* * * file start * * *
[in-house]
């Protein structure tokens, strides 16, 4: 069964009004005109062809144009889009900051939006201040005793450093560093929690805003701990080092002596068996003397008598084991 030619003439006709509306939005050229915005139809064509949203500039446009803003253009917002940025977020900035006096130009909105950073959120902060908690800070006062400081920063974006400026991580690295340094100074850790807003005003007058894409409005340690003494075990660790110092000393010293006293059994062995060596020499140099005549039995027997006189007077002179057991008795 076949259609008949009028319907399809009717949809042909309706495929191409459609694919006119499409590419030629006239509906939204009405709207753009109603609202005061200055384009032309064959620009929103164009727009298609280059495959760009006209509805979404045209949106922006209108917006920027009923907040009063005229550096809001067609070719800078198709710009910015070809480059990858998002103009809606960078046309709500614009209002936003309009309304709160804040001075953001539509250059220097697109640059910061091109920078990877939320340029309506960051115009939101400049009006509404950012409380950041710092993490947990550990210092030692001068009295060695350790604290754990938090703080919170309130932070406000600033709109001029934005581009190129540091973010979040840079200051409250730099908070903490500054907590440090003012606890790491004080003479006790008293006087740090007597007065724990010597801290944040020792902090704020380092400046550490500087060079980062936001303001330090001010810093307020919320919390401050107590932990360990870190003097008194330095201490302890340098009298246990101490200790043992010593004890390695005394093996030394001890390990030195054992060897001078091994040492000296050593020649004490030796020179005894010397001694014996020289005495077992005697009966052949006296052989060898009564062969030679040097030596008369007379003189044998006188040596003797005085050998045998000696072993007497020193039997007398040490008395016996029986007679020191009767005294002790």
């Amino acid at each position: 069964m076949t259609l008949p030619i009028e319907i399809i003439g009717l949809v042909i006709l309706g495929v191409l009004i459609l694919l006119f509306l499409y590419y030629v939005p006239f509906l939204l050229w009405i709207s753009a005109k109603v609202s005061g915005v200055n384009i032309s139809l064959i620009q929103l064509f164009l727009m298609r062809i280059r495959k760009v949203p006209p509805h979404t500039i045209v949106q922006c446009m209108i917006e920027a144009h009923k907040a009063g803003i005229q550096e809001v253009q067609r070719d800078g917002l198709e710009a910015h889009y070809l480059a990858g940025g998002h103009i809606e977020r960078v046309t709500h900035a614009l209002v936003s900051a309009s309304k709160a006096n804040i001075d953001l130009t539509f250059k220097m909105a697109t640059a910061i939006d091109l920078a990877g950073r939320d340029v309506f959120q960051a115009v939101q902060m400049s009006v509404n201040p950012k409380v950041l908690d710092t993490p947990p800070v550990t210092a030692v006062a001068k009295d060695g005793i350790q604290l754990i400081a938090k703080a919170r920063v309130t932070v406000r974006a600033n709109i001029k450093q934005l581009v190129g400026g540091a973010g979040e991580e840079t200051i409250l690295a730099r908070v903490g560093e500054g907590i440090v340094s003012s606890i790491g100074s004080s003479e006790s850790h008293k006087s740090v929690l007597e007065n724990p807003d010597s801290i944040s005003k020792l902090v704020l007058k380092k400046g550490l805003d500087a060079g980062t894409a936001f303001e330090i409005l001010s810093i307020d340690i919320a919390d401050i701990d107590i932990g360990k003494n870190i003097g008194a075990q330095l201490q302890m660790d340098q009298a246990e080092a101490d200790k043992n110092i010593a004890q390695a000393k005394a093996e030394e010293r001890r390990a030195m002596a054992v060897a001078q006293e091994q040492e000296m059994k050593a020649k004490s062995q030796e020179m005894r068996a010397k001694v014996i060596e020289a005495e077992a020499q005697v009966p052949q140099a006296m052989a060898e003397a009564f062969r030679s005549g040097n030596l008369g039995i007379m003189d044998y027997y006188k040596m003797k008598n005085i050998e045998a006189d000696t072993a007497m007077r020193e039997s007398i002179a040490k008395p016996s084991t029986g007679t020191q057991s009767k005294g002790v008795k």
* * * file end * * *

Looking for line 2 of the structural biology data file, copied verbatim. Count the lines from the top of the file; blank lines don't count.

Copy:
């Protein structure tokens, strides 16, 4: 069964009004005109062809144009889009900051939006201040005793450093560093929690805003701990080092002596068996003397008598084991 030619003439006709509306939005050229915005139809064509949203500039446009803003253009917002940025977020900035006096130009909105950073959120902060908690800070006062400081920063974006400026991580690295340094100074850790807003005003007058894409409005340690003494075990660790110092000393010293006293059994062995060596020499140099005549039995027997006189007077002179057991008795 076949259609008949009028319907399809009717949809042909309706495929191409459609694919006119499409590419030629006239509906939204009405709207753009109603609202005061200055384009032309064959620009929103164009727009298609280059495959760009006209509805979404045209949106922006209108917006920027009923907040009063005229550096809001067609070719800078198709710009910015070809480059990858998002103009809606960078046309709500614009209002936003309009309304709160804040001075953001539509250059220097697109640059910061091109920078990877939320340029309506960051115009939101400049009006509404950012409380950041710092993490947990550990210092030692001068009295060695350790604290754990938090703080919170309130932070406000600033709109001029934005581009190129540091973010979040840079200051409250730099908070903490500054907590440090003012606890790491004080003479006790008293006087740090007597007065724990010597801290944040020792902090704020380092400046550490500087060079980062936001303001330090001010810093307020919320919390401050107590932990360990870190003097008194330095201490302890340098009298246990101490200790043992010593004890390695005394093996030394001890390990030195054992060897001078091994040492000296050593020649004490030796020179005894010397001694014996020289005495077992005697009966052949006296052989060898009564062969030679040097030596008369007379003189044998006188040596003797005085050998045998000696072993007497020193039997007398040490008395016996029986007679020191009767005294002790």